Thursday 29 June 2017

Heroic Brian O'Driscoll down but not out

Blues legend deserves one more day in the sun – but his own welfare has to be top priority

Brian O'Driscoll, Leinster, is spoken to by medical staff before leaving the pitch with an injury. Picture credit: Ramsey Cardy / SPORTSFILE
Brian O'Driscoll, Leinster, is spoken to by medical staff before leaving the pitch with an injury. Picture credit: Ramsey Cardy / SPORTSFILE
Brian O'Driscoll, Leinster, is tended to by team doctor Dr. John Ryan after picking up an injury in the second half. Picture credit: Ramsey Cardy / SPORTSFILE
Ruaidhri O'Connor

Ruaidhri O'Connor

IT LOOKED like the end; the scoreboard read 9-0 to Ulster when Brian O'Driscoll lay crumpled in a heap on the floor after one big tackle too many.

Dr John Ryan raced over to attend the fallen hero who picked himself off the floor and wanted to go on, but Ian Madigan was already on the field and the curtain began to come down.

The standing ovation was laced with poignancy as the RDS said goodbye, but thanks in a large part to the younger Blackrock graduate there may be one more game to cap the long retirement on Saturday week.

Coach Matt O'Connor didn't use the dreaded 'C' word – concussion – calling the injury a combination of a bang on the neck and the head.

He'll be assessed under the concussion protocols, as will Fergus McFadden and Sean Cronin who both left the field; in the winger's case after he got unsteadily to his feet, made a tackle and played on for a minute before a break in play.

O'Driscoll himself wanted to continue and he'll want to play in one last final, to lift one last trophy. Leinster's job is to make sure he's physically up to the task. When he left the field, there was half an hour left and Ulster had their foot on the home side's throats.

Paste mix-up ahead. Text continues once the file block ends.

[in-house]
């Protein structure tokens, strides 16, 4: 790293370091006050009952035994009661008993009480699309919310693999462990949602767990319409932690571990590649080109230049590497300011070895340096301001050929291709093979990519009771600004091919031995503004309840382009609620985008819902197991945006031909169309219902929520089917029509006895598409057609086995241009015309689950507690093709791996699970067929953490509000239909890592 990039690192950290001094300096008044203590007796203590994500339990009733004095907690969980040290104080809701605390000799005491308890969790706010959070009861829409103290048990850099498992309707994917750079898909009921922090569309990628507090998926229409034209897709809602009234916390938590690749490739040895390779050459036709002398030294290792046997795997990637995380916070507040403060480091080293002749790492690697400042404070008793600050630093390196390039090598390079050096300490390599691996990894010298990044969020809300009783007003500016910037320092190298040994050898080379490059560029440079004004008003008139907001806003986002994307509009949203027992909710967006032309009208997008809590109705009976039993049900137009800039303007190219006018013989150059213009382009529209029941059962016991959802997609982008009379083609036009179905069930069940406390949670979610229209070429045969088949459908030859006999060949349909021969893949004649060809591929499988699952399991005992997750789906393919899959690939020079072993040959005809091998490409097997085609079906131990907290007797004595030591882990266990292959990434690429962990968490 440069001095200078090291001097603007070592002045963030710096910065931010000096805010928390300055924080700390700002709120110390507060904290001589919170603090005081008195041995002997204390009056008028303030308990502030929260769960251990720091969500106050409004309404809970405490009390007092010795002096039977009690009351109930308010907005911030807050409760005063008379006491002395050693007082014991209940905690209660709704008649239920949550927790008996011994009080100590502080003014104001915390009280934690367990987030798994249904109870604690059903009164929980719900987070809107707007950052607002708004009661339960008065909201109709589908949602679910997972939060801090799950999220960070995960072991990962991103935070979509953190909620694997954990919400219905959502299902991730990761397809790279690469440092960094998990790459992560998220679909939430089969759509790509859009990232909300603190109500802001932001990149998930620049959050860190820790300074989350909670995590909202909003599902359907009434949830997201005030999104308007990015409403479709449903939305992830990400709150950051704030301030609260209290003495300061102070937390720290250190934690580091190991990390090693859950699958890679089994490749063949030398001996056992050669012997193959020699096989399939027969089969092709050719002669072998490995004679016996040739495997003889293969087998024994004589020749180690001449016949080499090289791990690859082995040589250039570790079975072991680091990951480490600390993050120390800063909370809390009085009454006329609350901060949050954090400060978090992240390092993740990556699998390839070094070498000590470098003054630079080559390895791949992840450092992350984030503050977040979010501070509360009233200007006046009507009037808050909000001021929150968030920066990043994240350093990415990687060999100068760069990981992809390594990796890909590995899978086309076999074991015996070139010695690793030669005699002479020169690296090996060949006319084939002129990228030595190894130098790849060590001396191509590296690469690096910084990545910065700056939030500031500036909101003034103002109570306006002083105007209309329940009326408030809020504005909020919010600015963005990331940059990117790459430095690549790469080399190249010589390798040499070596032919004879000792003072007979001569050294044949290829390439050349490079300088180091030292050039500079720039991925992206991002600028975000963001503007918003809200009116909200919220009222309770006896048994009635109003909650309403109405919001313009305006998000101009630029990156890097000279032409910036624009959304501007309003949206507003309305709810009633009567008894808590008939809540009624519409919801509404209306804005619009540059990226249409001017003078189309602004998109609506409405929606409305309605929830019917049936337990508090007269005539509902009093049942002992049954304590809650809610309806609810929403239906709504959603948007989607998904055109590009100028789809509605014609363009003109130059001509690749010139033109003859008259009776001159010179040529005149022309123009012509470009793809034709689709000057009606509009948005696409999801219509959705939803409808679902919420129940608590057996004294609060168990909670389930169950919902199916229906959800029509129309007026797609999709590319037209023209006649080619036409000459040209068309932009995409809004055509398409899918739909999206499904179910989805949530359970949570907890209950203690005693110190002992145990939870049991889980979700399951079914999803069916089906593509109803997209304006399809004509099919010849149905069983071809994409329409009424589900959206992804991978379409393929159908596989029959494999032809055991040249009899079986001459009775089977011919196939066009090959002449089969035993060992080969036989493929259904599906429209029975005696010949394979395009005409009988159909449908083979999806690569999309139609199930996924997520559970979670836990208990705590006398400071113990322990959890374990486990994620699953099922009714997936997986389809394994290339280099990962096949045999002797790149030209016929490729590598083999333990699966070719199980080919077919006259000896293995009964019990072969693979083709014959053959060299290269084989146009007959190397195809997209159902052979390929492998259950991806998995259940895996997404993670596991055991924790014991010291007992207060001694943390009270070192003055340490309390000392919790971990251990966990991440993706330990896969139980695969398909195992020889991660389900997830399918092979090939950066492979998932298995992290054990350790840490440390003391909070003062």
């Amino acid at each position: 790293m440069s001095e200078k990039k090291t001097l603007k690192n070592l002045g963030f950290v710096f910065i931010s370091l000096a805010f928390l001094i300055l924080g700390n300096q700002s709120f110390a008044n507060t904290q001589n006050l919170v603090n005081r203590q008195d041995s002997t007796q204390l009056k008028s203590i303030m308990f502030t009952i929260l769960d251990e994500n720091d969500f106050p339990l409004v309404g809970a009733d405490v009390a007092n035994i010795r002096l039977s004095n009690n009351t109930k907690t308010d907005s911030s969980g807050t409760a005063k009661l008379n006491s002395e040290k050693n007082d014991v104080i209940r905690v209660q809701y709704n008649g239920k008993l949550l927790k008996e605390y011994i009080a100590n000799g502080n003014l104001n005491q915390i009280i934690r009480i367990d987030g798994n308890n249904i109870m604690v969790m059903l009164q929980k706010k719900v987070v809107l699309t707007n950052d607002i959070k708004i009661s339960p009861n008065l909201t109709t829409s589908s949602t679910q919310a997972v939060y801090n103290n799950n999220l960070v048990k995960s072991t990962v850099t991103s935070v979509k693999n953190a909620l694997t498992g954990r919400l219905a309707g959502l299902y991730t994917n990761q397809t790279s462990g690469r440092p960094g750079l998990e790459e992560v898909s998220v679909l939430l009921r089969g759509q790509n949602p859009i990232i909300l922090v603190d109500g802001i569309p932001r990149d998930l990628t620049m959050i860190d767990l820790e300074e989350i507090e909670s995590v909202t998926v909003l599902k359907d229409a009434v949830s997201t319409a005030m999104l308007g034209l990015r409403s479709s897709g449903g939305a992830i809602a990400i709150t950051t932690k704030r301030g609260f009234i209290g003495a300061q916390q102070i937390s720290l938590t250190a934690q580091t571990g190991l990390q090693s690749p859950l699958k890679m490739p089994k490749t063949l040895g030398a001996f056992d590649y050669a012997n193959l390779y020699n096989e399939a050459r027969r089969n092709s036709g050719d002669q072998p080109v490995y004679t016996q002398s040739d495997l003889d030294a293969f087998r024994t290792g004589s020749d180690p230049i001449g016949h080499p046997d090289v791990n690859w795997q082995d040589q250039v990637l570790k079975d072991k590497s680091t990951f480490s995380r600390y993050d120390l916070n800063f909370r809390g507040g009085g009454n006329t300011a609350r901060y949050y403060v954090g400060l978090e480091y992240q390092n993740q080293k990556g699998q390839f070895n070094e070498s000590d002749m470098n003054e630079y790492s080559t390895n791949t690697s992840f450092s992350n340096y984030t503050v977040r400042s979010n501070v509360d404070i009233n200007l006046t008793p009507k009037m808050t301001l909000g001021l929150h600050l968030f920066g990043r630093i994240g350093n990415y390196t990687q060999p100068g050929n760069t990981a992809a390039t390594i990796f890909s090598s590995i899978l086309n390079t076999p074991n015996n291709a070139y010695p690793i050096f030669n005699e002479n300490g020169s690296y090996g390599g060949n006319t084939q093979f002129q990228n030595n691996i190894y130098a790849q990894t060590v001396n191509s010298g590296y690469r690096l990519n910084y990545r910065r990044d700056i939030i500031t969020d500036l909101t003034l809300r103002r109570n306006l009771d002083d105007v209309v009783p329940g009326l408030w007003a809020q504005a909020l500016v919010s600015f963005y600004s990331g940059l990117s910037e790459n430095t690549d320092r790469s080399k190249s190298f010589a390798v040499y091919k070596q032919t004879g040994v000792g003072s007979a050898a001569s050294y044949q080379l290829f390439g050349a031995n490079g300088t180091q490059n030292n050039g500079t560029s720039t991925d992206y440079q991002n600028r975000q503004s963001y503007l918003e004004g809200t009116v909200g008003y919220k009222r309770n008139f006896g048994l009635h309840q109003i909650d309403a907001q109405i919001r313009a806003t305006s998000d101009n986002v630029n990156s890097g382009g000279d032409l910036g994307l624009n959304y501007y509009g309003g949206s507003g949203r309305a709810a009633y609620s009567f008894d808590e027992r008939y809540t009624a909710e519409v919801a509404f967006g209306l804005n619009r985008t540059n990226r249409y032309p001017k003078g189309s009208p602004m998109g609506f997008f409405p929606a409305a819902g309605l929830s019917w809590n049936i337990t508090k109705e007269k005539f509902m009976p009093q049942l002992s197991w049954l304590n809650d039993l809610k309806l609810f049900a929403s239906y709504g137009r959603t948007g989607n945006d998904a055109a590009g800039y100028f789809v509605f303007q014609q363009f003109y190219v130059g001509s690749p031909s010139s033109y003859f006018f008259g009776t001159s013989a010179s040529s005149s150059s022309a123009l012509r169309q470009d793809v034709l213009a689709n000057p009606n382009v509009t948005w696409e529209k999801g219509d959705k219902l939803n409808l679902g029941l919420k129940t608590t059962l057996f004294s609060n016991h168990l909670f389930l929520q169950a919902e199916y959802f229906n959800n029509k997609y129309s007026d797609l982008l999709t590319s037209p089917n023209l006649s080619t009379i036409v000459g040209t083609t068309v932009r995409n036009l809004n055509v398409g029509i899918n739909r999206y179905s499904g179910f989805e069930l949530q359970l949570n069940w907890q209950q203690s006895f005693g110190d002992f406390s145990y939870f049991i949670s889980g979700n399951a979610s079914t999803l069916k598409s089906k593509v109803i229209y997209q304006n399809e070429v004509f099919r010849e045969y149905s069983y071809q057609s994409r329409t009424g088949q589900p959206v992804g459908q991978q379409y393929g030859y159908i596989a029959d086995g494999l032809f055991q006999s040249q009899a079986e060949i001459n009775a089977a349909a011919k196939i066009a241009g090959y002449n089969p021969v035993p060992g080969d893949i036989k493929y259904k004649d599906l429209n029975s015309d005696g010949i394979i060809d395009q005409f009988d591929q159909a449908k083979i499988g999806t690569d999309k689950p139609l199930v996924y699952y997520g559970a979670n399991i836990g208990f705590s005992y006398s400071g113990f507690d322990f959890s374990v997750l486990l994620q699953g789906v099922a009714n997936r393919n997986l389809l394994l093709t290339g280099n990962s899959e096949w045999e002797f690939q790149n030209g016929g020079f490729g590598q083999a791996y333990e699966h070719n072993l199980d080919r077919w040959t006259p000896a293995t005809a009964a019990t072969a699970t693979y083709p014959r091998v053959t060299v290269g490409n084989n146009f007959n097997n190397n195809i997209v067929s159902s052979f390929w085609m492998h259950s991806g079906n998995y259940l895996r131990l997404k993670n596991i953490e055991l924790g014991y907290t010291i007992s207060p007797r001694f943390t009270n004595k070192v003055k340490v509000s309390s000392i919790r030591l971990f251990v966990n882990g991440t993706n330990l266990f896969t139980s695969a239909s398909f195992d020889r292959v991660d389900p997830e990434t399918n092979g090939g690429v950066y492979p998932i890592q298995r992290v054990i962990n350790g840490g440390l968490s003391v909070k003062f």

It had taken almost 30 minutes for O'Driscoll and Gordon D'Arcy – who had a very strange afternoon – to get involved in open play, with the legendary centre limited to one brilliant poach in the first half.

Things weren't happening for Leinster and it was only when Madigan took his place outside his great rival Jimmy Gopperth that the ball started to flow and the points followed as Leinster's bench brought them home.

The despair that masked the former Ireland captain's expression as he left the field was replaced by relief. After incidents like the Florian Fritz debacle in Toulouse last week, it was good to see the protocols being followed.

"They are very experienced, the medical team, they know what they are dealing with. It is about player welfare first and if they say the bloke can't continue, the bloke can't continue," Matt O'Connor said.

"You have got to adjust and if you need to put Luke McGrath on the wing, we know next time that he will do a job for you out there."

Leinster's victory meant the retirement pendulum shifted in Johann Muller's direction and, in contrast to O'Driscoll, the Springbok left the field so confident that he'd be playing in a final he downed a protein shake to begin his pre-final recovery. Instead, he returns to Mossel Bay after four years of steady improvement at Ulster that end without a trophy.

They have been victims of bad luck, on Saturday they were their own worst enemies, but ultimately they have also endured poor timing to have peaked at the same time as this Leinster team who have had their number on the big days.


Saturday was almost a repeat of last year's final in that Ulster had a real chance to knock Leinster off their perch. The champions teetered, but the men in white missed their cue.

It would have meant Leinster ending a season without a final for the first time since 2008, but in the end their bench got them over the line.

Missed touches from penalties killed the visitors, whose inability to make their first-half dominance count on the scoreboard was fatal.